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Internal Medicine Print E-mail

Dr. Kennedy An internal medicine doctor is termed an Internist and holds a medical degree. Internists should not be confused with "Medical Interns," who are physicians in their first year of post-graduate training. Although Internists may act as primary care physicians, they are not General Practitioners, Family Practitioners, or Family Physicians. General Internists are skilled at treating a broad range of diseases affecting adults. Internal Medicine sub-specialists (see the list below) may also practice General Internal Medicine, but focus their practice on their particular sub-specialty which means having had an additional training period of 2-3 years. In the U.S., adult primary care is usually provided by either General Practitioners (mainly in rural areas), Family Practice physicians or General Internal Medicine physicians. The primary care of adolescents is usually provided by Family Practice, Internists and Pediatricians. The primary care of children and infants is provided by General Practice or Family Practice physicians or Pediatricians. As you can see, there is considerable overlap.

Internists are trained to solve puzzling complicated diagnostic problems and handle severe chronic illnesses where several disorders may be present simultaneously such as diabetes, vascular and heart disease and arthritis which often appear together. They also bring to patients an understanding of Preventive Medicine, substance abuse, mental health, as well as treatment of common problems of the eyes, ears, skin, nervous system and reproductive organs. Most older adults in the United States see an internist as their primary physician. Some internists offer alternative therapies but most remain in mainstream medicine.

Internists can focus their practice on General Internal Medicine, or may specialize in one of 13 areas of Internal Medicine, generally named according to organ system. The training an internist receives to sub-specialize in a particular medical area is both broad and deep. Sub-specialty training is usually termed a "fellowship" and requires an additional one to three years beyond the standard three year General Internal Medicine residency.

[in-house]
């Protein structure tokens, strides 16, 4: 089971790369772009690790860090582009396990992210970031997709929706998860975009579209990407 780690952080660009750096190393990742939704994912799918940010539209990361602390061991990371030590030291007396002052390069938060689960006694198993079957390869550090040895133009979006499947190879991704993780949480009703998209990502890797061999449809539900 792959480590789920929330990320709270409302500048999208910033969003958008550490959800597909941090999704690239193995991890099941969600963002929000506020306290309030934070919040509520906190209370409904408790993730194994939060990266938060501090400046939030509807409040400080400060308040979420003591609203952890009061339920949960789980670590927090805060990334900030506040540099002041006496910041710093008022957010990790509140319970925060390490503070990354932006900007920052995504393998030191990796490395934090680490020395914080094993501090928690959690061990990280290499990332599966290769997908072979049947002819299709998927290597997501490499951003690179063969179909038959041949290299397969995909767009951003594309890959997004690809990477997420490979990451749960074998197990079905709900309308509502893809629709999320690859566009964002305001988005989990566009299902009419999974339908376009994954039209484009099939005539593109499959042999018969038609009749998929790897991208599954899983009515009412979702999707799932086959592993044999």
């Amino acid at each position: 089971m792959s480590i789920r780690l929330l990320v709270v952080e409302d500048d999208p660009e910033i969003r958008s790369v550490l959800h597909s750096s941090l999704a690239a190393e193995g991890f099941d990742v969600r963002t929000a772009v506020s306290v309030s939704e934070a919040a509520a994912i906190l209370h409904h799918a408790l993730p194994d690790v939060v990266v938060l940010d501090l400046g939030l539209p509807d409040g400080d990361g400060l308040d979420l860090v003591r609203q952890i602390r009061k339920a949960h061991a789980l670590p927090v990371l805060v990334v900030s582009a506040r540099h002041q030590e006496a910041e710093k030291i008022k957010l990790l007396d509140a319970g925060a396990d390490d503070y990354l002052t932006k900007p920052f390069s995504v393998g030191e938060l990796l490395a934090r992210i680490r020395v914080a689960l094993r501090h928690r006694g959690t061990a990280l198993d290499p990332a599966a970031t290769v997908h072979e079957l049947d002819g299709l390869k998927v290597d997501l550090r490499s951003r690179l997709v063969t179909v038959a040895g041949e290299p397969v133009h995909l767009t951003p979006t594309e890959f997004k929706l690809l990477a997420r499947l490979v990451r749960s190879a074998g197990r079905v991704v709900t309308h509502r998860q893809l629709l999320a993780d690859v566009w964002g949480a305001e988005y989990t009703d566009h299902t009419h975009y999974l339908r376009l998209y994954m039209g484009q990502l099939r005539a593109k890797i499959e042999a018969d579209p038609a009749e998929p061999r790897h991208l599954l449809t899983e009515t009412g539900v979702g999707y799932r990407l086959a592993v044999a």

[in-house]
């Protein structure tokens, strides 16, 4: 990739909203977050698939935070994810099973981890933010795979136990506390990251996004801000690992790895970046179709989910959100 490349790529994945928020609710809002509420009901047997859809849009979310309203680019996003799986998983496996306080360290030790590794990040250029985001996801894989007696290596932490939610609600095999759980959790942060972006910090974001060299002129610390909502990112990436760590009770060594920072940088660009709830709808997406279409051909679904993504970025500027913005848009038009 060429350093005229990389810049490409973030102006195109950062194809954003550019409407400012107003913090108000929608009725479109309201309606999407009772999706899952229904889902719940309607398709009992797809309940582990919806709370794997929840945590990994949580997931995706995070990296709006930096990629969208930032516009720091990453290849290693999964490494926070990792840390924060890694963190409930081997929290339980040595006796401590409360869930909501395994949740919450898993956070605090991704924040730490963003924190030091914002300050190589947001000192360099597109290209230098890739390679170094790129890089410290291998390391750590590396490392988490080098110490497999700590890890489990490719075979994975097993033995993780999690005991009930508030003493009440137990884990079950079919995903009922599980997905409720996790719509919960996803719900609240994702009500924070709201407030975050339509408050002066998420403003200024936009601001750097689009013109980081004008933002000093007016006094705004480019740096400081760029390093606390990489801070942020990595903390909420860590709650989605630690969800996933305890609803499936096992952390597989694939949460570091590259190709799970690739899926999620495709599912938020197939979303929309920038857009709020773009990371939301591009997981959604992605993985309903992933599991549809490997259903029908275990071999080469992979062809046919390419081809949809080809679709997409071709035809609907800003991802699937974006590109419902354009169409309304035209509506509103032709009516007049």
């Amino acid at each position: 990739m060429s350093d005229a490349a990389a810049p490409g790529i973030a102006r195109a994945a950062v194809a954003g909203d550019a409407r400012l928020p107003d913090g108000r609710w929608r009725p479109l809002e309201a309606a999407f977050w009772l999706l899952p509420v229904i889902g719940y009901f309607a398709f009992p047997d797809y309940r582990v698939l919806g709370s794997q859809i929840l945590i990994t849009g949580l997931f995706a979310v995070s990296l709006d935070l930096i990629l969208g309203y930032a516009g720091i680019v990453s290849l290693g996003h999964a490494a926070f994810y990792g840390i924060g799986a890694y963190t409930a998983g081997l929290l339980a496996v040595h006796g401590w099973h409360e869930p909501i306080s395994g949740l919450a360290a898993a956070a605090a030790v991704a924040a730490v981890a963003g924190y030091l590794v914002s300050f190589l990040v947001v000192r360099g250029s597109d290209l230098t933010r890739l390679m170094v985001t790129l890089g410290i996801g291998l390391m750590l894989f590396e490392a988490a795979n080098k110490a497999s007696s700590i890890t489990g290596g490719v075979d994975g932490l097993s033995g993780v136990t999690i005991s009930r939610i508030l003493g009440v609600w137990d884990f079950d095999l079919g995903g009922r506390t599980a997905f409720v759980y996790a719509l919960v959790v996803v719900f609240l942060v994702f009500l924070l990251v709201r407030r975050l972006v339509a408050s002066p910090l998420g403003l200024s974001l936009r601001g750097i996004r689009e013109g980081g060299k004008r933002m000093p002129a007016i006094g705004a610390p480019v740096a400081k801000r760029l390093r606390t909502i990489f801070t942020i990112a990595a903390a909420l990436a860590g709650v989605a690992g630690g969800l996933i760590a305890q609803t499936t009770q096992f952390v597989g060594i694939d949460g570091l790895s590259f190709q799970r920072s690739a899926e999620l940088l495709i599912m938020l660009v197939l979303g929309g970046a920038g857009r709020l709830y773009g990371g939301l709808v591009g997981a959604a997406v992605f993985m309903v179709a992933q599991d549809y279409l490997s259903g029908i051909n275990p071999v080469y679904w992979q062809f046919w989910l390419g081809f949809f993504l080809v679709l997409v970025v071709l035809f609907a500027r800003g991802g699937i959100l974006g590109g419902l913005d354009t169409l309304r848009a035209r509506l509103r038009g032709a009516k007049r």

The following are the sub-specialties recognized by the American Board of Internal Medicine. These doctors have M.D. degrees. (Each has its own article in The Doctors' Medical Library):

  • Allergy and Immunology
  • Cardiology
  • Endocrinology
  • Gastroenterology
  • Hematology
  • Infectious disease
  • Medical Oncology
  • Nephrology
  • Neurology
  • Pulmonology
  • Rheumatology
  • Adolescent Medicine
  • Clinical Cardiac Electrophysiology
  • Critical Care Medicine
  • Geriatric Medicine
  • Interventional Cardiology
  • Sports Medicine
  • Transplant Hepatology
Osteopathic Physicians are fully licensed medical doctors and hold the D.O. degree. The American College of Osteopathic Internists recognizes the following subspecialties:
  • Allergy and Immunology
  • Cardiology
  • Critical Care Medicine
  • Endocrinology
  • Gastroenterology
  • Geriatric Medicine
  • Hematology and Oncology
  • Infectious Diseases
  • Nuclear Medicine
  • Nephrology


The information in this article is not meant to be medical advice.�Treatment for a medical condition should come at the recommendation of your personal physician.

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